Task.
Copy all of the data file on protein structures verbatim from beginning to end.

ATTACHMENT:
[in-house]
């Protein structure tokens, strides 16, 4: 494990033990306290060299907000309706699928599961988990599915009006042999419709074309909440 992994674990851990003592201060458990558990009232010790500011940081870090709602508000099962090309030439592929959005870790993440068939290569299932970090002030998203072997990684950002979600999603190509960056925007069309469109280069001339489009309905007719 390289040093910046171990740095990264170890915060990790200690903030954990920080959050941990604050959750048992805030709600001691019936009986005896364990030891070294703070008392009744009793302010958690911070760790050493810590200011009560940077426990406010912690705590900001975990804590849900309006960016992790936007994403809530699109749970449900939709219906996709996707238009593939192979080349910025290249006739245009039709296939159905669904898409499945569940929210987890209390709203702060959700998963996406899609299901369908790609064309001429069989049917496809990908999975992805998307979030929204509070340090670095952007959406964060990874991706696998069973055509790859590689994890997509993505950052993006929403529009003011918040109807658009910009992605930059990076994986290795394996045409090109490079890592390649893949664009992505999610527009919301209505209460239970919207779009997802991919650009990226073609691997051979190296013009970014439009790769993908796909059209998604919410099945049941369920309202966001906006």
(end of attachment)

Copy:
[in-house]
């Protein structure tokens, strides 16, 4: 494990033990306290060299907000309706699928599961988990599915009006042999419709074309909440 992994674990851990003592201060458990558990009232010790500011940081870090709602508000099962090309030439592929959005870790993440068939290569299932970090002030998203072997990684950002979600999603190509960056925007069309469109280069001339489009309905007719 390289040093910046171990740095990264170890915060990790200690903030954990920080959050941990604050959750048992805030709600001691019936009986005896364990030891070294703070008392009744009793302010958690911070760790050493810590200011009560940077426990406010912690705590900001975990804590849900309006960016992790936007994403809530699109749970449900939709219906996709996707238009593939192979080349910025290249006739245009039709296939159905669904898409499945569940929210987890209390709203702060959700998963996406899609299901369908790609064309001429069989049917496809990908999975992805998307979030929204509070340090670095952007959406964060990874991706696998069973055509790859590689994890997509993505950052993006929403529009003011918040109807658009910009992605930059990076994986290795394996045409090109490079890592390649893949664009992505999610527009919301209505209460239970919207779009997802991919650009990226073609691997051979190296013009970014439009790769993908796909059209998604919410099945049941369920309202966001906006």